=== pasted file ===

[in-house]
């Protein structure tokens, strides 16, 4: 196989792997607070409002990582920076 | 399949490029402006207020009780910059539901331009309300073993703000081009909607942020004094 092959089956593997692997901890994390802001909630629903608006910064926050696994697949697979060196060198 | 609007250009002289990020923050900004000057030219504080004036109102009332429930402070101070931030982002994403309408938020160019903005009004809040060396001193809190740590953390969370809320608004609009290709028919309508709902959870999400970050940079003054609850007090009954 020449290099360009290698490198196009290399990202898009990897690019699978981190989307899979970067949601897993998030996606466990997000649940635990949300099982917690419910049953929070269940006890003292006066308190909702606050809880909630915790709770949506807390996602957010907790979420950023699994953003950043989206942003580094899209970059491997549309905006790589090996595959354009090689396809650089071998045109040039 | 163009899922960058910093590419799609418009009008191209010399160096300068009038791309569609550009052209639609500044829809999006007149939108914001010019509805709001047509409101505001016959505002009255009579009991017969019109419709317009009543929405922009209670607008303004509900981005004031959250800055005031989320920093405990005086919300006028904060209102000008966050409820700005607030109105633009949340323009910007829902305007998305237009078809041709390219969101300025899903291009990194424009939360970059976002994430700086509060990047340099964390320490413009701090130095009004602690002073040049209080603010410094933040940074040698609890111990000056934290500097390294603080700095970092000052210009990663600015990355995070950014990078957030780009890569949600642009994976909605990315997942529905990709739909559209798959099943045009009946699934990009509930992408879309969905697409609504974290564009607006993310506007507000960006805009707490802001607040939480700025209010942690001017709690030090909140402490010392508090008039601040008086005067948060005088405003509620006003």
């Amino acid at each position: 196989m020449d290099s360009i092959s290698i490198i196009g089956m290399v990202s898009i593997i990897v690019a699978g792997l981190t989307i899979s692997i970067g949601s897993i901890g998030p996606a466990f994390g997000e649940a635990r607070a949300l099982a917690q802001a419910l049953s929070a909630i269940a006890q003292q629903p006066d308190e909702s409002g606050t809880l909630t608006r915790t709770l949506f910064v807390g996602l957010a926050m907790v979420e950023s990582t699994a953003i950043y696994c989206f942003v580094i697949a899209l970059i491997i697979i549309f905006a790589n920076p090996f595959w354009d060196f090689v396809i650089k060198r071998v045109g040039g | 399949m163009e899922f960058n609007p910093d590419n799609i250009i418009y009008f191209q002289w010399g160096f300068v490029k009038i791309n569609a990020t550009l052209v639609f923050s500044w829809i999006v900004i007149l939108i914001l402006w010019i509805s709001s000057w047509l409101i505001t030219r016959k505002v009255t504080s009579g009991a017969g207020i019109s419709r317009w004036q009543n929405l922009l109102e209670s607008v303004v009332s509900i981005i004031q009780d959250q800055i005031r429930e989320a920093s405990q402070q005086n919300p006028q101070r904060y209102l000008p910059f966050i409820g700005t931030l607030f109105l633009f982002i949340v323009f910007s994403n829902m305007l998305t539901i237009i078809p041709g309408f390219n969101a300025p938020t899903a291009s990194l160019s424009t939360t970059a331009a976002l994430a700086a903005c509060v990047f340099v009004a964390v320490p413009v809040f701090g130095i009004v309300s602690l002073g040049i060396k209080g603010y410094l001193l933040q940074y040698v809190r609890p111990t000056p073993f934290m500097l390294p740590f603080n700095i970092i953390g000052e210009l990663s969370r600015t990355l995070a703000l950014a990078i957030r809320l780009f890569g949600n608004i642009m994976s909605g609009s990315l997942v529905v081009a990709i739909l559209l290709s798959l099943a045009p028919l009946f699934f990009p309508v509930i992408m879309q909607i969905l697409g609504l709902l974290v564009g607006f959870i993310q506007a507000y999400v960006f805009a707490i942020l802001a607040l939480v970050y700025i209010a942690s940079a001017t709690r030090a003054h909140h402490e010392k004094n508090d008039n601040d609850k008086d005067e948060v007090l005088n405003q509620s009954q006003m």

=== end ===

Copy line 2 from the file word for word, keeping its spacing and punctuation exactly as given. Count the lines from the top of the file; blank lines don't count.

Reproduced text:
């Protein structure tokens, strides 16, 4: 196989792997607070409002990582920076 | 399949490029402006207020009780910059539901331009309300073993703000081009909607942020004094 092959089956593997692997901890994390802001909630629903608006910064926050696994697949697979060196060198 | 609007250009002289990020923050900004000057030219504080004036109102009332429930402070101070931030982002994403309408938020160019903005009004809040060396001193809190740590953390969370809320608004609009290709028919309508709902959870999400970050940079003054609850007090009954 020449290099360009290698490198196009290399990202898009990897690019699978981190989307899979970067949601897993998030996606466990997000649940635990949300099982917690419910049953929070269940006890003292006066308190909702606050809880909630915790709770949506807390996602957010907790979420950023699994953003950043989206942003580094899209970059491997549309905006790589090996595959354009090689396809650089071998045109040039 | 163009899922960058910093590419799609418009009008191209010399160096300068009038791309569609550009052209639609500044829809999006007149939108914001010019509805709001047509409101505001016959505002009255009579009991017969019109419709317009009543929405922009209670607008303004509900981005004031959250800055005031989320920093405990005086919300006028904060209102000008966050409820700005607030109105633009949340323009910007829902305007998305237009078809041709390219969101300025899903291009990194424009939360970059976002994430700086509060990047340099964390320490413009701090130095009004602690002073040049209080603010410094933040940074040698609890111990000056934290500097390294603080700095970092000052210009990663600015990355995070950014990078957030780009890569949600642009994976909605990315997942529905990709739909559209798959099943045009009946699934990009509930992408879309969905697409609504974290564009607006993310506007507000960006805009707490802001607040939480700025209010942690001017709690030090909140402490010392508090008039601040008086005067948060005088405003509620006003």